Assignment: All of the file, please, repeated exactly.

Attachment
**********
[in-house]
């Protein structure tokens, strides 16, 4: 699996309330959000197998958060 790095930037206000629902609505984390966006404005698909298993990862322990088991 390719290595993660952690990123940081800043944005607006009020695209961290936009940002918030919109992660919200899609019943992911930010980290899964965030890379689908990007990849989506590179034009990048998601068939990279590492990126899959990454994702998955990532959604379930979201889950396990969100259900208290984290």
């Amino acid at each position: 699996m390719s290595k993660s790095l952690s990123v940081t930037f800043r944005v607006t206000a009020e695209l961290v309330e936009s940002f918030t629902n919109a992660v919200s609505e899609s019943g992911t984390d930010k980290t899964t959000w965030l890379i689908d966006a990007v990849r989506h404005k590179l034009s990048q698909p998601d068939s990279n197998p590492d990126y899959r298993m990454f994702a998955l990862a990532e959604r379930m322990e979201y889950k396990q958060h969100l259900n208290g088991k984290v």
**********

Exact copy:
[in-house]
């Protein structure tokens, strides 16, 4: 699996309330959000197998958060 790095930037206000629902609505984390966006404005698909298993990862322990088991 390719290595993660952690990123940081800043944005607006009020695209961290936009940002918030919109992660919200899609019943992911930010980290899964965030890379689908990007990849989506590179034009990048998601068939990279590492990126899959990454994702998955990532959604379930979201889950396990969100259900208290984290």
């Amino acid at each position: 699996m390719s290595k993660s790095l952690s990123v940081t930037f800043r944005v607006t206000a009020e695209l961290v309330e936009s940002f918030t629902n919109a992660v919200s609505e899609s019943g992911t984390d930010k980290t899964t959000w965030l890379i689908d966006a990007v990849r989506h404005k590179l034009s990048q698909p998601d068939s990279n197998p590492d990126y899959r298993m990454f994702a998955l990862a990532e959604r379930m322990e979201y889950k396990q958060h969100l259900n208290g088991k984290v």